|The average degree of polymerization
|The average degree of crystallinity%
Thermoplastic fibre melts during high temperatures resulting in brittle and glass transition at some point below the melting point. Also, at glass transition temperature thermoplastic becomes brittle and loses its elasticity. So on the opposite, cotton fibre doesn’t melt like thermoplastic fibre and remain very flexible at very low temperature. Also at high-temperature cotton fibre decomposes instead of melting. Long exposure to dry heat of 300 0F(1500C) will result in fibre start decomposing slowly but exposure to high dry heat of about 4000F(2500C) causes rapid decomposition.
Cotton pretreatment refers to the numerous processes applied to cotton fibres before they go through further treatments, similar to printing, dyeing, or finishing. The main objective of pretreatment is to update the cotton fibres to get desired characteristics and improve the overall quality of the final textile product.
Pre-treatment of cotton has key benefits such as overall quality parameters and performance benefits, also,
- Improved absorbency
- Enhanced dyeability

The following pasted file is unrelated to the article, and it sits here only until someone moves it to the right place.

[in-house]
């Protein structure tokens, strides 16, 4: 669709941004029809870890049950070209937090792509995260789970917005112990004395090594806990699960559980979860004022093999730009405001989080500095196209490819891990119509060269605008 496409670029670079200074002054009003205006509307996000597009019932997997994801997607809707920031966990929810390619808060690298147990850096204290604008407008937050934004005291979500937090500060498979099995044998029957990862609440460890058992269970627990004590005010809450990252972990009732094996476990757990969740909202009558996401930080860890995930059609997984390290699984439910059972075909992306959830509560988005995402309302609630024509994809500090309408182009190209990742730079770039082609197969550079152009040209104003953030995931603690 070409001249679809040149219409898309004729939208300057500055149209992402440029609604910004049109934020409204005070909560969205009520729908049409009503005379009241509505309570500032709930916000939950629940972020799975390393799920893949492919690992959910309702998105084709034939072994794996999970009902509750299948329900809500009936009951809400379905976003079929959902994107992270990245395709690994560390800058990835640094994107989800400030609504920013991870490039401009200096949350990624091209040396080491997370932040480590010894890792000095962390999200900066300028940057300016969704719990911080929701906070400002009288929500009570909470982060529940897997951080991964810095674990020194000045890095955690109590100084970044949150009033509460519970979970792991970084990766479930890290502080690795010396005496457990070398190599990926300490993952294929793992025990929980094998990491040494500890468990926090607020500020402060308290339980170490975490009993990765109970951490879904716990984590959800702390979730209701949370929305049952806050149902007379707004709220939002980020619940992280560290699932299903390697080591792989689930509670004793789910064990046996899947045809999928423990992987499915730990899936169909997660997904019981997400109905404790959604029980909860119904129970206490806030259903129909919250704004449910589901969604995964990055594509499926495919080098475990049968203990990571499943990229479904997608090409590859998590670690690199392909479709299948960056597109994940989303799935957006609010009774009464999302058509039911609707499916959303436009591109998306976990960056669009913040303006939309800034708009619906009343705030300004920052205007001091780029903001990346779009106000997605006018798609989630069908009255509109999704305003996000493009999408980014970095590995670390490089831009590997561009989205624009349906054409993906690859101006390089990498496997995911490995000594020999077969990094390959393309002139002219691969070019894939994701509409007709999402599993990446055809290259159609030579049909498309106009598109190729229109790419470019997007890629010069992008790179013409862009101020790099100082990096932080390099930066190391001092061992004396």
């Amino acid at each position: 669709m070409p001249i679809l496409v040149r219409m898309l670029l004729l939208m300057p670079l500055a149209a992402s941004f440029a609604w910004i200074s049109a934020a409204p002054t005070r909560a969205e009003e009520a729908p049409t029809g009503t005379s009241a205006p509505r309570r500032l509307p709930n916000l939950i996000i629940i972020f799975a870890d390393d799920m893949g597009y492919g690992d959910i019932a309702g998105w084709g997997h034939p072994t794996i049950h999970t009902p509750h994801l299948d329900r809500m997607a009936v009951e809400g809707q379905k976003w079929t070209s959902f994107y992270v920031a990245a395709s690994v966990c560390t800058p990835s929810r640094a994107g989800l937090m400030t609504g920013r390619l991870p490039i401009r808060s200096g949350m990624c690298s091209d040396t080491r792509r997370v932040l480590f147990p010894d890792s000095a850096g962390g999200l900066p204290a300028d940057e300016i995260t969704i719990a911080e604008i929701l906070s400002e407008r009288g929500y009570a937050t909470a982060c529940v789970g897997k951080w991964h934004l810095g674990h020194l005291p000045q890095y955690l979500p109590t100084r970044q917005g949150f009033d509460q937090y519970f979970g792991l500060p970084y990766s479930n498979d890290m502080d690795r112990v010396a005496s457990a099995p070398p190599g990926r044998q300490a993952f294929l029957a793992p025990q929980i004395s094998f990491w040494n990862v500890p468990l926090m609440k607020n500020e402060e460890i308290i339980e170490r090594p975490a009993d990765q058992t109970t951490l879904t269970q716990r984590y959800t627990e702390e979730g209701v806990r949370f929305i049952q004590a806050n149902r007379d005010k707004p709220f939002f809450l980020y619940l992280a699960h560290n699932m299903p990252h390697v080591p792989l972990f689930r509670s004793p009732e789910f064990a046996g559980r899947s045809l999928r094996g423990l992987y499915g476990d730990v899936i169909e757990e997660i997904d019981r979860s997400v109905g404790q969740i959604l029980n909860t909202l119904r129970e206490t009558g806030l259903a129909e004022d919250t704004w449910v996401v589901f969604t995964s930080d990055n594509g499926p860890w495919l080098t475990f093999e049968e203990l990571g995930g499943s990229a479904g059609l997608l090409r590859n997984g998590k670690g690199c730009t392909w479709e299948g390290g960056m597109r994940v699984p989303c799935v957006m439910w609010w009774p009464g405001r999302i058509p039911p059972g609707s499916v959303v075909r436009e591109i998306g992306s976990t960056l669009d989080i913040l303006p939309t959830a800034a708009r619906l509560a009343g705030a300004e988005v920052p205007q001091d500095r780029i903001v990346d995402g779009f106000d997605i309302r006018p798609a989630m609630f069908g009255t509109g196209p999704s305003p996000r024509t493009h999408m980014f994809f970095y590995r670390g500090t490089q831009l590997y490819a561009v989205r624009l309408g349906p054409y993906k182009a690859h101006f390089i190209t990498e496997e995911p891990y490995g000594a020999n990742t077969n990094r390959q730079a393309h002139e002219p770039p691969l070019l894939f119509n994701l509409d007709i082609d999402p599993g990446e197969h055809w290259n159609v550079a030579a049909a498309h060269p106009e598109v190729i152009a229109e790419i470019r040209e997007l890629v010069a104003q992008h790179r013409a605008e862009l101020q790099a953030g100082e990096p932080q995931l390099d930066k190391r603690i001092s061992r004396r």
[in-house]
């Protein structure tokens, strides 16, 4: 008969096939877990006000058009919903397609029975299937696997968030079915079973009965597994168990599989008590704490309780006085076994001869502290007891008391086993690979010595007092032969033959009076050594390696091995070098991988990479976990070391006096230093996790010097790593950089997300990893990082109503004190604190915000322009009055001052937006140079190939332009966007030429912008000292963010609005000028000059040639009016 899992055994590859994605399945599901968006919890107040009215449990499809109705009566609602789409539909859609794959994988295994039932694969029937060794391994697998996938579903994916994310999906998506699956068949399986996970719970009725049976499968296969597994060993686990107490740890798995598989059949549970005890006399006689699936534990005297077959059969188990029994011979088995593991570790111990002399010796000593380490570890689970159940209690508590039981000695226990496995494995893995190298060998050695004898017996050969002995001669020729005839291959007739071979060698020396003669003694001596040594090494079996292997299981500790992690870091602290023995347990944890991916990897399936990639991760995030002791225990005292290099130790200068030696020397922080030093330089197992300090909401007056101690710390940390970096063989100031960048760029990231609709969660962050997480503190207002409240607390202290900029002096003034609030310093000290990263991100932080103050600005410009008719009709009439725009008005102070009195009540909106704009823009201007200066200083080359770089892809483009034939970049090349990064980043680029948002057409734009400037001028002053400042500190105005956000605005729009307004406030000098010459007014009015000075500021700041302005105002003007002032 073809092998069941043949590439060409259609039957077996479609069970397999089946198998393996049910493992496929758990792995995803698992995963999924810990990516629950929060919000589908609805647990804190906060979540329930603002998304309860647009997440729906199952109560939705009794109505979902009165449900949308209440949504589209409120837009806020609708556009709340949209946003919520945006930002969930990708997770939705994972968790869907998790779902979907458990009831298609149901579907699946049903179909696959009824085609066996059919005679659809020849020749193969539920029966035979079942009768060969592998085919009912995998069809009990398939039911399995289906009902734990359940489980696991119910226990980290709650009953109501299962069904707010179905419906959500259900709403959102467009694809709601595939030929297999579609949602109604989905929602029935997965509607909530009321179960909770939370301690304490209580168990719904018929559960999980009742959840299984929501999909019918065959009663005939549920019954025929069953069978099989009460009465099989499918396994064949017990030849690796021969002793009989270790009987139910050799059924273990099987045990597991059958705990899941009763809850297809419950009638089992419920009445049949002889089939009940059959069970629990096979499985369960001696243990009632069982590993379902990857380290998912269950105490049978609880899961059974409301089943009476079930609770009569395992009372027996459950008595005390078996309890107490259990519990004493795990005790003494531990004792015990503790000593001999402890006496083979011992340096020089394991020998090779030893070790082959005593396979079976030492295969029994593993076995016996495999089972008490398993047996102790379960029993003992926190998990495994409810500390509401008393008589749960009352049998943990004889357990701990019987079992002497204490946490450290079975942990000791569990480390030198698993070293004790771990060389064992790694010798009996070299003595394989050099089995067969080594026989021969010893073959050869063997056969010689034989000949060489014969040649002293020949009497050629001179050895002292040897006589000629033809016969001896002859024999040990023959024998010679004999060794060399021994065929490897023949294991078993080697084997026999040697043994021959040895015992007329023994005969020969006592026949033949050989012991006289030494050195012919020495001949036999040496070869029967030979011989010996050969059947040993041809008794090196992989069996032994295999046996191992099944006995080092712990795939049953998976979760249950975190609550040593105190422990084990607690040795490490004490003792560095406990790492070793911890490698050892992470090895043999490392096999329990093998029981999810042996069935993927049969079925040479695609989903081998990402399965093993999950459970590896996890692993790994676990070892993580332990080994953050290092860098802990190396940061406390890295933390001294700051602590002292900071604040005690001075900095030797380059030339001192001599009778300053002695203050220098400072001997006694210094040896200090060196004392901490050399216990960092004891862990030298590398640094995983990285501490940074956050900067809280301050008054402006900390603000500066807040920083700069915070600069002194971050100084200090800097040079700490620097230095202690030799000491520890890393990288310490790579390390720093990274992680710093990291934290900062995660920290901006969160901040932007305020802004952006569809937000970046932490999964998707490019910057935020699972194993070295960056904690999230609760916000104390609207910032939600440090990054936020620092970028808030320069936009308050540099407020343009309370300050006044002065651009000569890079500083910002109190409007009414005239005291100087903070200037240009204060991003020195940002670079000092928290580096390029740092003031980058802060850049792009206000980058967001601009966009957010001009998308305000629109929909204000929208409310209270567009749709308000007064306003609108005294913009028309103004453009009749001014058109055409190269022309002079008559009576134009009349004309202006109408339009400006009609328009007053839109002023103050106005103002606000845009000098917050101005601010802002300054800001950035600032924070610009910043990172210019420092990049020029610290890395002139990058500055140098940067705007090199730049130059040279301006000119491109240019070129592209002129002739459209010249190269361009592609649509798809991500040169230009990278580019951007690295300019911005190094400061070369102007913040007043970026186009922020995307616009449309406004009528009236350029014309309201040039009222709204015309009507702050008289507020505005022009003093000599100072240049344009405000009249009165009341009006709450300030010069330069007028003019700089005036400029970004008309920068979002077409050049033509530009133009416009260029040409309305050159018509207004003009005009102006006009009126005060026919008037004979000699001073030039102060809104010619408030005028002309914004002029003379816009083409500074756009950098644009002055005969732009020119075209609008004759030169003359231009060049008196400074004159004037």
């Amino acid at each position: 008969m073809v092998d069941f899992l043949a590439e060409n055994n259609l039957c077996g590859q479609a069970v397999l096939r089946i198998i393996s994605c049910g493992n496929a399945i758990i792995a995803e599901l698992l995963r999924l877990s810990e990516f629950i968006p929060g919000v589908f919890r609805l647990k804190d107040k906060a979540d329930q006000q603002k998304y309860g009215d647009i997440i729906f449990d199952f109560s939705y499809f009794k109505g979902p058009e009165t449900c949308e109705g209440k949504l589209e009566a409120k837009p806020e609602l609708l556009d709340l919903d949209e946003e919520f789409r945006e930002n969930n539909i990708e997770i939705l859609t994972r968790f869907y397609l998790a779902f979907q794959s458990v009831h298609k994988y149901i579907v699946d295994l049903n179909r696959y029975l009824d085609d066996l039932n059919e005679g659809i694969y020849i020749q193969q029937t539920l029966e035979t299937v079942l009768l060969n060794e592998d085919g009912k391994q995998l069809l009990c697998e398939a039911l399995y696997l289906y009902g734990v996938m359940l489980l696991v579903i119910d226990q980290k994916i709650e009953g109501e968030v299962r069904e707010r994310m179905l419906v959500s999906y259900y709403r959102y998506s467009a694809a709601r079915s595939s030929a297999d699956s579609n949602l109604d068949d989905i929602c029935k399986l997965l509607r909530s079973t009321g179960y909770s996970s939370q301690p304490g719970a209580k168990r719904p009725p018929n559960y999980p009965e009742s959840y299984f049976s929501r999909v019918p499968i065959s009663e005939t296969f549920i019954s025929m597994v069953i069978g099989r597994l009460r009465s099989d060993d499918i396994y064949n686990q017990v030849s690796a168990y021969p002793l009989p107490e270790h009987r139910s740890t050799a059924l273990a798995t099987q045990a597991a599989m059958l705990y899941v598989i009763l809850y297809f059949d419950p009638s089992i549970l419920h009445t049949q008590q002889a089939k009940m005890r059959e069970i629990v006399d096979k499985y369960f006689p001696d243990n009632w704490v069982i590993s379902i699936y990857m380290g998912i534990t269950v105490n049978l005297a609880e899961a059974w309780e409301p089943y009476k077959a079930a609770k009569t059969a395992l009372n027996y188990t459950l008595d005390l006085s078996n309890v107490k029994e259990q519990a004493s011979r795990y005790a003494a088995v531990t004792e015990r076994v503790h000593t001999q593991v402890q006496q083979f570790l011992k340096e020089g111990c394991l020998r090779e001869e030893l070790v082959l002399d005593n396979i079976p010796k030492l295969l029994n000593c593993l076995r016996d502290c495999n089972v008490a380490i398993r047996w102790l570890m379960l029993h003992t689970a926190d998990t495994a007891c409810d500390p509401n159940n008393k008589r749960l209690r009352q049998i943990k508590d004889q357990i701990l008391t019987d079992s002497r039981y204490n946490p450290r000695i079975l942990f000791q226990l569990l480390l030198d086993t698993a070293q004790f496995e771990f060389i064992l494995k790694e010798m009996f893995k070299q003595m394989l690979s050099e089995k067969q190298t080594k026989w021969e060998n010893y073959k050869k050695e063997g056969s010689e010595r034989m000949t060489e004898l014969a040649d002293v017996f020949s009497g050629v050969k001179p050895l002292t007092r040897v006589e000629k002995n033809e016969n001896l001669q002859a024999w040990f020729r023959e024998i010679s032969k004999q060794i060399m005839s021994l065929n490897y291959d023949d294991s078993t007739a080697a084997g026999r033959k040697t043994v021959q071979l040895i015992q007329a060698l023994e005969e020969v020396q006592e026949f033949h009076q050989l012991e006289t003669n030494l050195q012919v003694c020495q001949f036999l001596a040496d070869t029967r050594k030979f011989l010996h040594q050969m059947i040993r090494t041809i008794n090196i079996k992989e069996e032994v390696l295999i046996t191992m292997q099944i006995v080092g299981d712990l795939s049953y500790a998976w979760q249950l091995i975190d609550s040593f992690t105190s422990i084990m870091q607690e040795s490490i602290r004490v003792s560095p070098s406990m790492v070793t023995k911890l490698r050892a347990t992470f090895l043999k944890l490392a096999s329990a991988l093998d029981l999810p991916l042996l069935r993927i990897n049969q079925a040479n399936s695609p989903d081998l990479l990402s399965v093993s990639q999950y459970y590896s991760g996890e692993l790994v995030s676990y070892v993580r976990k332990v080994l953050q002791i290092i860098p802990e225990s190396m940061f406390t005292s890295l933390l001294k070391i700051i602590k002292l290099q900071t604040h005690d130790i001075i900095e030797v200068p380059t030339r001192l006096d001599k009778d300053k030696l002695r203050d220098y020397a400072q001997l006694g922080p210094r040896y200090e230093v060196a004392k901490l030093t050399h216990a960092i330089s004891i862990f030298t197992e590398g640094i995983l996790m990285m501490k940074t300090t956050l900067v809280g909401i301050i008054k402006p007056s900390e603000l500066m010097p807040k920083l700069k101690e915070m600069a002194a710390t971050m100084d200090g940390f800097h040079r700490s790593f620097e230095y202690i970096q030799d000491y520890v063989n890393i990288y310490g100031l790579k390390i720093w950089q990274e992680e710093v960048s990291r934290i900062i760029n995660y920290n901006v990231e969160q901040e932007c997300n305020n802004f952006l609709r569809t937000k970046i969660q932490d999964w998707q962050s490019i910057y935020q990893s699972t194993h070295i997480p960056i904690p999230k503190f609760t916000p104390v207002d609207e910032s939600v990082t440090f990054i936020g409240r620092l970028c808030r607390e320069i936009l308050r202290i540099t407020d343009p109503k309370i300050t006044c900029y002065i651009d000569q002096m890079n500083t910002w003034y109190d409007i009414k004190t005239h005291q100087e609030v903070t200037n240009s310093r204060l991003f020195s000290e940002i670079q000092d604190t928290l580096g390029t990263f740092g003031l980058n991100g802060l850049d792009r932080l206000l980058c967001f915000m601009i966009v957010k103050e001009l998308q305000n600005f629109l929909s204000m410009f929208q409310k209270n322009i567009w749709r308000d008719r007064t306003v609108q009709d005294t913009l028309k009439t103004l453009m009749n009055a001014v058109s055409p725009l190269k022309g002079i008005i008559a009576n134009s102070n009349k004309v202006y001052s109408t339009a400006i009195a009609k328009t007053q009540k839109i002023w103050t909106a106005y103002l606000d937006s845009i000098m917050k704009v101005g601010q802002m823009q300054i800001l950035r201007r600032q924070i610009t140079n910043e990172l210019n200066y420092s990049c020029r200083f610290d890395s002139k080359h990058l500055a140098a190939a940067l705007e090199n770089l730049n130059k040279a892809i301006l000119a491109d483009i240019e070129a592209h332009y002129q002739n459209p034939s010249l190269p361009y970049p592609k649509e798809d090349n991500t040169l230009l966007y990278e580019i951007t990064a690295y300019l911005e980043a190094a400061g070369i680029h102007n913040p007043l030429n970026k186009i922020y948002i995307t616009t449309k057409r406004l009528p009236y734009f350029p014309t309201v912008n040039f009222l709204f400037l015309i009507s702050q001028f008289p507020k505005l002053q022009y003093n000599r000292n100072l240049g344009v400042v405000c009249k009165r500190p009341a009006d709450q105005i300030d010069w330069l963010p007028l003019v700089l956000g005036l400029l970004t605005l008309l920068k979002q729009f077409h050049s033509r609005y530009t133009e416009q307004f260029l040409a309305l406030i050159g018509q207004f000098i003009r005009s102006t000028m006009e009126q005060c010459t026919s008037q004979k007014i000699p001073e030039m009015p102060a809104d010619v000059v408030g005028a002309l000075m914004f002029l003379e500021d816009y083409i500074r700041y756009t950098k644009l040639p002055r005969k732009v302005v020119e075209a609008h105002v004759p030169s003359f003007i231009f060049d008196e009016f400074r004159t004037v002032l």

- Increased fabric uniformity
- Fabric drape
- Improve strength
Cotton fibres have or stains natural color variations. This stain need to remove to achieve a sweet-sounding whiteness. Bleaching agents used are hydrogen peroxide or sodium hypochlorite, to remove the stains and natural color pigments. Since, resulting in a uniform and brighter fabric.
Removal of dirt, natural residual chemicals, oils, waxes such as impurities/ contaminations. This process is called scouring. The process involves treating the fabric with alkaline solutions or surfactants. To ensure the cotton is thoroughly cleaned is done rinsing.
Mercerization is process to enhance luster, dyeability and strength of cotton fibres. This process involves treating the fabric with a strong alkali solution. So under controlled tension typically sodium hydroxide. This process allow cotton fibres to swell. Also, resulting in improved properties and increased surface area.